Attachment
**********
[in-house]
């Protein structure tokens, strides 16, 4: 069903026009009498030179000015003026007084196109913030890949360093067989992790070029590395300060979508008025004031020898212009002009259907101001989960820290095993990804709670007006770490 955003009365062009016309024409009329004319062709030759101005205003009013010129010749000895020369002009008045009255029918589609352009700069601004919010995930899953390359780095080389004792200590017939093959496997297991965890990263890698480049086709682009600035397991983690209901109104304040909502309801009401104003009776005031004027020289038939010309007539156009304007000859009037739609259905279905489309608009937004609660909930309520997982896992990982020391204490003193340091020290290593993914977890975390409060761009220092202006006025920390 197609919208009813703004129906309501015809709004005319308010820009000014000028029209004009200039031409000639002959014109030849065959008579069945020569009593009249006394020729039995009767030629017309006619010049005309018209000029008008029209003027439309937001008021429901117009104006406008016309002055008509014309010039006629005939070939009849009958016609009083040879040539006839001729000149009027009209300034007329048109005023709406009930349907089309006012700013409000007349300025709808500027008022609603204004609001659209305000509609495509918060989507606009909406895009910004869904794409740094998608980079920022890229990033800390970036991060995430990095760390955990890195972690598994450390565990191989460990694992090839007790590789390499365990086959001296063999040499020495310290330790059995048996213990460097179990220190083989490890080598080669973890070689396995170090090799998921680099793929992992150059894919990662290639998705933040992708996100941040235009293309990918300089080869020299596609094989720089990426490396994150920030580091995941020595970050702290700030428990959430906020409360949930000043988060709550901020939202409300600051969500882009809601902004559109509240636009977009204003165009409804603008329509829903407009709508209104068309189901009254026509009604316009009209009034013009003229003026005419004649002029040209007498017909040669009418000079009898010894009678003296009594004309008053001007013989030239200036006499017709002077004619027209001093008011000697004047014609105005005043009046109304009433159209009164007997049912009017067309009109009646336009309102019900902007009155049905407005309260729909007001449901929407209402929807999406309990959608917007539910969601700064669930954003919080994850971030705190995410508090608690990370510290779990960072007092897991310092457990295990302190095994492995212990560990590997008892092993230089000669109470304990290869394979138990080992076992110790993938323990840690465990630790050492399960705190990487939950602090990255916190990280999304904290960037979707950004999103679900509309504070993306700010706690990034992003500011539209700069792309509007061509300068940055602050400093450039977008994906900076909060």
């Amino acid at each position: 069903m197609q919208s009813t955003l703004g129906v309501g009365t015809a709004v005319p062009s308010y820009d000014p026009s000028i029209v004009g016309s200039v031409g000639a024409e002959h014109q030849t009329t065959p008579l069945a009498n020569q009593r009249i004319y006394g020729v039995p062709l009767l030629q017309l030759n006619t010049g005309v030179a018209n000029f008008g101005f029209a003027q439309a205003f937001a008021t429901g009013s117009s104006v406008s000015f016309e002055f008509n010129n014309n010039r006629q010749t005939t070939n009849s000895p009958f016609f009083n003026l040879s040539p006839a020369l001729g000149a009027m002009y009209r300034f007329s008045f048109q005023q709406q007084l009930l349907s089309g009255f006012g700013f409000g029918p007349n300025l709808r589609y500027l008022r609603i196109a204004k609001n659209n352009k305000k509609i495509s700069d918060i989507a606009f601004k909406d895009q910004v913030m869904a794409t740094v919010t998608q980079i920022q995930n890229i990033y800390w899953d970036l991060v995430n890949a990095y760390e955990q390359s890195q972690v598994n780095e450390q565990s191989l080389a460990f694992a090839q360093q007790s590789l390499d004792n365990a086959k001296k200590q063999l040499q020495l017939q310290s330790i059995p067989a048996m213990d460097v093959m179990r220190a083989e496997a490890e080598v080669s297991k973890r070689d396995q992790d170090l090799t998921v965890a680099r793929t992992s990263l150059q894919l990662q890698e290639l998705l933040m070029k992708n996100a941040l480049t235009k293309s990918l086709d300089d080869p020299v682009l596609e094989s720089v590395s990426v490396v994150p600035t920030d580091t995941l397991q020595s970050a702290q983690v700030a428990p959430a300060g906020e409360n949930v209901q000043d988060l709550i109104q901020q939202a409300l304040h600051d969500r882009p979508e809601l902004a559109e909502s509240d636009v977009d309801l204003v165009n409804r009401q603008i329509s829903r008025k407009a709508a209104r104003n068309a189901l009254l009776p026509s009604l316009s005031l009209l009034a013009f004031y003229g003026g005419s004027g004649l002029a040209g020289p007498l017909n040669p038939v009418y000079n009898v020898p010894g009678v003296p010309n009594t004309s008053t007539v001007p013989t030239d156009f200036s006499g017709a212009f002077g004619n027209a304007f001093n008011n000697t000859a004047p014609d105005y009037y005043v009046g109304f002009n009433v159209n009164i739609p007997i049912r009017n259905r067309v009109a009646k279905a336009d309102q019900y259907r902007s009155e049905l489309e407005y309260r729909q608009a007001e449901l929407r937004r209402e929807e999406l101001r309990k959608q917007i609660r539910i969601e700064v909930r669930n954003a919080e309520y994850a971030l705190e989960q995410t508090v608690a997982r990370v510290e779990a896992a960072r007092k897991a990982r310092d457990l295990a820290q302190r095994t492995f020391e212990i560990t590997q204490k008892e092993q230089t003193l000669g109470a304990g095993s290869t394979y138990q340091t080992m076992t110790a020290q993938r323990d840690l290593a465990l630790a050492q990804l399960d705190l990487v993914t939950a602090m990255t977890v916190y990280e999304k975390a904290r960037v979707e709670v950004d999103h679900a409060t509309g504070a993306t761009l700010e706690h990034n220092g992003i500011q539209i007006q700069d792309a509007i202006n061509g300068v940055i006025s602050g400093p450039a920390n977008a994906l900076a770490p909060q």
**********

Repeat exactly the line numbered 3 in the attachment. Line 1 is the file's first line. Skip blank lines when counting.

């Amino acid at each position: 069903m197609q919208s009813t955003l703004g129906v309501g009365t015809a709004v005319p062009s308010y820009d000014p026009s000028i029209v004009g016309s200039v031409g000639a024409e002959h014109q030849t009329t065959p008579l069945a009498n020569q009593r009249i004319y006394g020729v039995p062709l009767l030629q017309l030759n006619t010049g005309v030179a018209n000029f008008g101005f029209a003027q439309a205003f937001a008021t429901g009013s117009s104006v406008s000015f016309e002055f008509n010129n014309n010039r006629q010749t005939t070939n009849s000895p009958f016609f009083n003026l040879s040539p006839a020369l001729g000149a009027m002009y009209r300034f007329s008045f048109q005023q709406q007084l009930l349907s089309g009255f006012g700013f409000g029918p007349n300025l709808r589609y500027l008022r609603i196109a204004k609001n659209n352009k305000k509609i495509s700069d918060i989507a606009f601004k909406d895009q910004v913030m869904a794409t740094v919010t998608q980079i920022q995930n890229i990033y800390w899953d970036l991060v995430n890949a990095y760390e955990q390359s890195q972690v598994n780095e450390q565990s191989l080389a460990f694992a090839q360093q007790s590789l390499d004792n365990a086959k001296k200590q063999l040499q020495l017939q310290s330790i059995p067989a048996m213990d460097v093959m179990r220190a083989e496997a490890e080598v080669s297991k973890r070689d396995q992790d170090l090799t998921v965890a680099r793929t992992s990263l150059q894919l990662q890698e290639l998705l933040m070029k992708n996100a941040l480049t235009k293309s990918l086709d300089d080869p020299v682009l596609e094989s720089v590395s990426v490396v994150p600035t920030d580091t995941l397991q020595s970050a702290q983690v700030a428990p959430a300060g906020e409360n949930v209901q000043d988060l709550i109104q901020q939202a409300l304040h600051d969500r882009p979508e809601l902004a559109e909502s509240d636009v977009d309801l204003v165009n409804r009401q603008i329509s829903r008025k407009a709508a209104r104003n068309a189901l009254l009776p026509s009604l316009s005031l009209l009034a013009f004031y003229g003026g005419s004027g004649l002029a040209g020289p007498l017909n040669p038939v009418y000079n009898v020898p010894g009678v003296p010309n009594t004309s008053t007539v001007p013989t030239d156009f200036s006499g017709a212009f002077g004619n027209a304007f001093n008011n000697t000859a004047p014609d105005y009037y005043v009046g109304f002009n009433v159209n009164i739609p007997i049912r009017n259905r067309v009109a009646k279905a336009d309102q019900y259907r902007s009155e049905l489309e407005y309260r729909q608009a007001e449901l929407r937004r209402e929807e999406l101001r309990k959608q917007i609660r539910i969601e700064v909930r669930n954003a919080e309520y994850a971030l705190e989960q995410t508090v608690a997982r990370v510290e779990a896992a960072r007092k897991a990982r310092d457990l295990a820290q302190r095994t492995f020391e212990i560990t590997q204490k008892e092993q230089t003193l000669g109470a304990g095993s290869t394979y138990q340091t080992m076992t110790a020290q993938r323990d840690l290593a465990l630790a050492q990804l399960d705190l990487v993914t939950a602090m990255t977890v916190y990280e999304k975390a904290r960037v979707e709670v950004d999103h679900a409060t509309g504070a993306t761009l700010e706690h990034n220092g992003i500011q539209i007006q700069d792309a509007i202006n061509g300068v940055i006025s602050g400093p450039a920390n977008a994906l900076a770490p909060q």